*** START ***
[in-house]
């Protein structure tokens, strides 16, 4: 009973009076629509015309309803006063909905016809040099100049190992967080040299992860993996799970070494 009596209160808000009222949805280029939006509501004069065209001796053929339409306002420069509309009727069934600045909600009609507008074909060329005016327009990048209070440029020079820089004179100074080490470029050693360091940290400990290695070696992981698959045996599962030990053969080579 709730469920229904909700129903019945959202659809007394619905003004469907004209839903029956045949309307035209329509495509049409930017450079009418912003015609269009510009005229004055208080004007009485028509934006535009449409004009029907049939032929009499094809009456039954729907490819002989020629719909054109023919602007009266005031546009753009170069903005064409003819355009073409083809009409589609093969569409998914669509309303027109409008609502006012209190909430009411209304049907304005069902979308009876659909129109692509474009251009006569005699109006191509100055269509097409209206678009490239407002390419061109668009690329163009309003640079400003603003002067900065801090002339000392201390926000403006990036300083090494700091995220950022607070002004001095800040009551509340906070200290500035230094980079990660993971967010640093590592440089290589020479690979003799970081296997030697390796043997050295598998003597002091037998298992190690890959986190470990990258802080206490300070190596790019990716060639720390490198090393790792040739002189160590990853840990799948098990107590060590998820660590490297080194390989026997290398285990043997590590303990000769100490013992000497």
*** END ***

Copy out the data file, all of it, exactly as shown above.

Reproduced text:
[in-house]
């Protein structure tokens, strides 16, 4: 009973009076629509015309309803006063909905016809040099100049190992967080040299992860993996799970070494 009596209160808000009222949805280029939006509501004069065209001796053929339409306002420069509309009727069934600045909600009609507008074909060329005016327009990048209070440029020079820089004179100074080490470029050693360091940290400990290695070696992981698959045996599962030990053969080579 709730469920229904909700129903019945959202659809007394619905003004469907004209839903029956045949309307035209329509495509049409930017450079009418912003015609269009510009005229004055208080004007009485028509934006535009449409004009029907049939032929009499094809009456039954729907490819002989020629719909054109023919602007009266005031546009753009170069903005064409003819355009073409083809009409589609093969569409998914669509309303027109409008609502006012209190909430009411209304049907304005069902979308009876659909129109692509474009251009006569005699109006191509100055269509097409209206678009490239407002390419061109668009690329163009309003640079400003603003002067900065801090002339000392201390926000403006990036300083090494700091995220950022607070002004001095800040009551509340906070200290500035230094980079990660993971967010640093590592440089290589020479690979003799970081296997030697390796043997050295598998003597002091037998298992190690890959986190470990990258802080206490300070190596790019990716060639720390490198090393790792040739002189160590990853840990799948098990107590060590998820660590490297080194390989026997290398285990043997590590303990000769100490013992000497």